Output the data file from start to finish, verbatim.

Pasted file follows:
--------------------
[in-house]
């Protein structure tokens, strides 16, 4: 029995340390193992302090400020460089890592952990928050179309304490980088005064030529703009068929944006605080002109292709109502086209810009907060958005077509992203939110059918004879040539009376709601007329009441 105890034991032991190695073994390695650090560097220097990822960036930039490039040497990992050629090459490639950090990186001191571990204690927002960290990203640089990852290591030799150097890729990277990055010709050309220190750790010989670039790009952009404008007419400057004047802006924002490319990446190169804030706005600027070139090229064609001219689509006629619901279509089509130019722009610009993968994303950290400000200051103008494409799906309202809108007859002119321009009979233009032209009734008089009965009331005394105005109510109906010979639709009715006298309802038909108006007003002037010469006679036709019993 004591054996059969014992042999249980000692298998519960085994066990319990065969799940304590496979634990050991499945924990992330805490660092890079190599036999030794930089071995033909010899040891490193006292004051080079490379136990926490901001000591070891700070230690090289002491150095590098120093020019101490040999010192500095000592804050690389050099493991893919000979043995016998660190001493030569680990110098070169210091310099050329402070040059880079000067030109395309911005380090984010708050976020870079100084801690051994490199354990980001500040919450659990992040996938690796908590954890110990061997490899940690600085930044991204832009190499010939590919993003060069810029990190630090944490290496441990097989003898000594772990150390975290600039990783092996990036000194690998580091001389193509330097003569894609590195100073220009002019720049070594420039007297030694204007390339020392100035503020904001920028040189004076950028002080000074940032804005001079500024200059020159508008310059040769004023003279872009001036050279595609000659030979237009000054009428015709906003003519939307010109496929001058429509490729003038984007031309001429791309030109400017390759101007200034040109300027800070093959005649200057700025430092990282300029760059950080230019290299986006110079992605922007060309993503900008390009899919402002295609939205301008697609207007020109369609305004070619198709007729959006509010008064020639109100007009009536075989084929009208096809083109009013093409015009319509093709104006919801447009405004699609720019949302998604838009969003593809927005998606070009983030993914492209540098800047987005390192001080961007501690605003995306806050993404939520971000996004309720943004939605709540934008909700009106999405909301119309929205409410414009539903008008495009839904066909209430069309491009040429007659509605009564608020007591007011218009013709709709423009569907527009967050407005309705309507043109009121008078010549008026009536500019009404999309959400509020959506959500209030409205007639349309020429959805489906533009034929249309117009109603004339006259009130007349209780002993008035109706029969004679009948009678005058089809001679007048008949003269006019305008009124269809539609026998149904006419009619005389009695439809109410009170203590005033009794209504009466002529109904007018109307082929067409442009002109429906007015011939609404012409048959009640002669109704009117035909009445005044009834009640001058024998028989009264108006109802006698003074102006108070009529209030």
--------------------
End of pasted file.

[in-house]
């Protein structure tokens, strides 16, 4: 029995340390193992302090400020460089890592952990928050179309304490980088005064030529703009068929944006605080002109292709109502086209810009907060958005077509992203939110059918004879040539009376709601007329009441 105890034991032991190695073994390695650090560097220097990822960036930039490039040497990992050629090459490639950090990186001191571990204690927002960290990203640089990852290591030799150097890729990277990055010709050309220190750790010989670039790009952009404008007419400057004047802006924002490319990446190169804030706005600027070139090229064609001219689509006629619901279509089509130019722009610009993968994303950290400000200051103008494409799906309202809108007859002119321009009979233009032209009734008089009965009331005394105005109510109906010979639709009715006298309802038909108006007003002037010469006679036709019993 004591054996059969014992042999249980000692298998519960085994066990319990065969799940304590496979634990050991499945924990992330805490660092890079190599036999030794930089071995033909010899040891490193006292004051080079490379136990926490901001000591070891700070230690090289002491150095590098120093020019101490040999010192500095000592804050690389050099493991893919000979043995016998660190001493030569680990110098070169210091310099050329402070040059880079000067030109395309911005380090984010708050976020870079100084801690051994490199354990980001500040919450659990992040996938690796908590954890110990061997490899940690600085930044991204832009190499010939590919993003060069810029990190630090944490290496441990097989003898000594772990150390975290600039990783092996990036000194690998580091001389193509330097003569894609590195100073220009002019720049070594420039007297030694204007390339020392100035503020904001920028040189004076950028002080000074940032804005001079500024200059020159508008310059040769004023003279872009001036050279595609000659030979237009000054009428015709906003003519939307010109496929001058429509490729003038984007031309001429791309030109400017390759101007200034040109300027800070093959005649200057700025430092990282300029760059950080230019290299986006110079992605922007060309993503900008390009899919402002295609939205301008697609207007020109369609305004070619198709007729959006509010008064020639109100007009009536075989084929009208096809083109009013093409015009319509093709104006919801447009405004699609720019949302998604838009969003593809927005998606070009983030993914492209540098800047987005390192001080961007501690605003995306806050993404939520971000996004309720943004939605709540934008909700009106999405909301119309929205409410414009539903008008495009839904066909209430069309491009040429007659509605009564608020007591007011218009013709709709423009569907527009967050407005309705309507043109009121008078010549008026009536500019009404999309959400509020959506959500209030409205007639349309020429959805489906533009034929249309117009109603004339006259009130007349209780002993008035109706029969004679009948009678005058089809001679007048008949003269006019305008009124269809539609026998149904006419009619005389009695439809109410009170203590005033009794209504009466002529109904007018109307082929067409442009002109429906007015011939609404012409048959009640002669109704009117035909009445005044009834009640001058024998028989009264108006109802006698003074102006108070009529209030």